NASA astronauts are confident Boeing’s Starliner will bring them home

NASA astronauts are confident Boeing’s Starliner will bring them home

The two NASA astronauts who flew to the International Space Station last month on Boeing’s Starliner spacecraft said Wednesday they have no concerns that the capsule can fly them home safely, even though their return has been postponed indefinitely as NASA and Boeing still try to determine the cause of a series of engine failures and helium leaks.

In a brief press conference from the space station, Barry “Butch” Wilmore, a veteran of two previous space flights, said that “we are absolutely confident” about the return trip and that Starliner had been “really impressive” despite the problems on the way to the station.

However, when he took manual control of the autonomous spacecraft on June 6 as it approached the station, “he could see that the thrust had dropped,” he said. “At that point, of course, we didn’t know why. The failures had just happened. You could see that the thrust had dropped, but it was still impressive.”

Sunita Williams, also on her third space flight, said she had “a really good feeling in her heart that the spacecraft will bring us home without any problems.”

When that will happen, however, is still unclear. NASA and Boeing are continuing to conduct ground tests to determine why five of the spacecraft’s “reaction control thrusters,” used to position the vehicle, stopped working during its approach to the station. Four of the five thrusters eventually came back online and worked properly, allowing Starliner to dock successfully. NASA has announced that it will not attempt to use the fifth thruster on the return trip. The spacecraft is equipped with a total of 28 such thrusters on the service module, which is used to power and provide much of the vehicle’s propulsion.


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In addition to these problems, Starliner has five helium leaks in the propulsion system. NASA has stated that these are small leaks and that the spacecraft has enough helium for the remainder of the mission, which will be used to build up pressure in the propulsion system.

In a separate briefing on Wednesday, Steve Stich, who oversees NASA’s commercial crew program, said the crew could return as early as the end of July if all tests reveal no major problems with the engines. “But we’ll just follow the data step by step and then figure out at the right time when the right opportunity to undock is,” he said.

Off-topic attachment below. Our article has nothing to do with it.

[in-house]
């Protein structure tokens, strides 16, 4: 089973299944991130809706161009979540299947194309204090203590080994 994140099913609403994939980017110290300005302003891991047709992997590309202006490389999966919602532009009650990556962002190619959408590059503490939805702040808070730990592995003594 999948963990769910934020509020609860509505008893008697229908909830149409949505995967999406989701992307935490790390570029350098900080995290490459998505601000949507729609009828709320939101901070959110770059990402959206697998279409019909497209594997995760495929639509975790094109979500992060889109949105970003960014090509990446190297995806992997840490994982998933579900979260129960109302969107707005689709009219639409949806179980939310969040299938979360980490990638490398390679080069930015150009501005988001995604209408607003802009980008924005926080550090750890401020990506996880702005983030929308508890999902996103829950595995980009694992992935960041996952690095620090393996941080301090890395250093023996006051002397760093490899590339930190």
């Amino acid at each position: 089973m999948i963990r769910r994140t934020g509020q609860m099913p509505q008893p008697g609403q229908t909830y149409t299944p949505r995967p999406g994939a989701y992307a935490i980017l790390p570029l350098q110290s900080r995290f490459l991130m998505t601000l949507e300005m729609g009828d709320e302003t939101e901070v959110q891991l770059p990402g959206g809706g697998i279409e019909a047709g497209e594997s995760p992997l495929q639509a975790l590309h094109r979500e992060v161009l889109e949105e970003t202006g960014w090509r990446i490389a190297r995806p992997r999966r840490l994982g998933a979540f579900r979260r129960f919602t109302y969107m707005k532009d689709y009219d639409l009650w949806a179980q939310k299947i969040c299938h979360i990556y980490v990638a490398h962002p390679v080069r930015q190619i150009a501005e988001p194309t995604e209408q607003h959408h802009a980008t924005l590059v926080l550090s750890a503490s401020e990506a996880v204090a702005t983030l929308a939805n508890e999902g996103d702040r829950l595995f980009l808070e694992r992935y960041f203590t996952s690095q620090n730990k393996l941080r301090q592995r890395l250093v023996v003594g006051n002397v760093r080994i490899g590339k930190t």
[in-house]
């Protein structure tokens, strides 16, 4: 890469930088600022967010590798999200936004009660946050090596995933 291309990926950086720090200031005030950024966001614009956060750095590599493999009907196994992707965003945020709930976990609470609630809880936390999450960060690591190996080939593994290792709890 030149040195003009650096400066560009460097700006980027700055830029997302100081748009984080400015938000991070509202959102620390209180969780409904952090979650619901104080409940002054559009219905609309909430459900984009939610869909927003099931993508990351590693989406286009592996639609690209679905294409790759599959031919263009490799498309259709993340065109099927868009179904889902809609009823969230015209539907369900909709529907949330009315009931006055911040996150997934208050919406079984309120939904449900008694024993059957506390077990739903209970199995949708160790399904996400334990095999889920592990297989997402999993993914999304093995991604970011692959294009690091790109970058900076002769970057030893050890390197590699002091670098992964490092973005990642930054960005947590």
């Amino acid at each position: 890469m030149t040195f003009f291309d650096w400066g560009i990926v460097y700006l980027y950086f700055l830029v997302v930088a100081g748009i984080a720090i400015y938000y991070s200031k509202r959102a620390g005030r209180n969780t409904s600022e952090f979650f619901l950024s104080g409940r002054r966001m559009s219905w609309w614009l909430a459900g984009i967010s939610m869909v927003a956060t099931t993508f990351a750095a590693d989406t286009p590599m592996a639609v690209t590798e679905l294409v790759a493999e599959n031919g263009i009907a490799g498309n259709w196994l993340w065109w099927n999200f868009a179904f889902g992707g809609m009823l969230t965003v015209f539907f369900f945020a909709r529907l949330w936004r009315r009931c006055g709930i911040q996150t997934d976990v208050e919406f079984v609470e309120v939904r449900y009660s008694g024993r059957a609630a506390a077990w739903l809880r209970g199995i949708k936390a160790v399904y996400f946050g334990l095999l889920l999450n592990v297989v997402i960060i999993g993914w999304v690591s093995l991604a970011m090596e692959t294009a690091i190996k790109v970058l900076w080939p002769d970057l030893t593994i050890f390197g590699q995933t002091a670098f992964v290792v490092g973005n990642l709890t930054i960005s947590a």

The mission is Starliner’s first flight with humans on board. It is a test designed to check the vehicle’s performance before NASA allows a full contingent of four astronauts to fly to the space station for stays of up to six months. SpaceX, the other company NASA relies on to transport crews, has been flying astronauts to the space station in its Dragon capsule since 2020.

Williams and Wilmore were originally scheduled to stay on the space station for only about ten days, but NASA then postponed their return three times and finally postponed it indefinitely to better understand the spacecraft’s problems.

Teams conducted tests at the White Sands Missile Range in New Mexico, mimicking the flight profile to and from the space station to determine what was causing the problems.

“We really take the time to make sure we’ve looked at every stone carefully,” Stich said. “Just to make sure there’s nothing that might surprise us.”

In a briefing late last month, he said the crew members were not stranded in space and there were no plans for a rescue operation. “I want to be clear that Butch and Suni are not stranded in space,” he said. “Our plan is to continue to return them on the Starliner and bring them home when the time is right.”

On Wednesday, he reiterated that the “first option today is to bring Butch and Suni back on the Starliner. Right now, we see no reason why that shouldn’t be the case.” Referring to SpaceX’s Dragon spacecraft, he added: “We have two vehicles, two different systems that we could use for crew return, and so we have a little more time to go through the data and then make a decision if we need to do something differently.”

He added that there was “no discussion about sending another Dragon to rescue the Starliner crew.”

NASA has repeatedly said Starliner is authorized to fly astronauts home in an emergency. Late last month, Wilmore and Williams were given a real-world test when they were forced to board Starliner after a satellite broke apart in orbit, potentially threatening the space station. The debris flew by without a hitch and Starliner “performed exceptionally well and as designed for this eventuality,” NASA flight director Ed Van Cise said in a statement.

While on the station, Williams and Wilmore continued to test the spacecraft, including loading a full crew of four astronauts to test the life support systems.

Williams said being at the orbiting lab feels “like a homecoming.” “It feels good to be floating around. It feels good to be in space and working up here with the International Space Station team. So yeah, it’s great to be up here. I’m not complaining that we’re here a few more weeks.”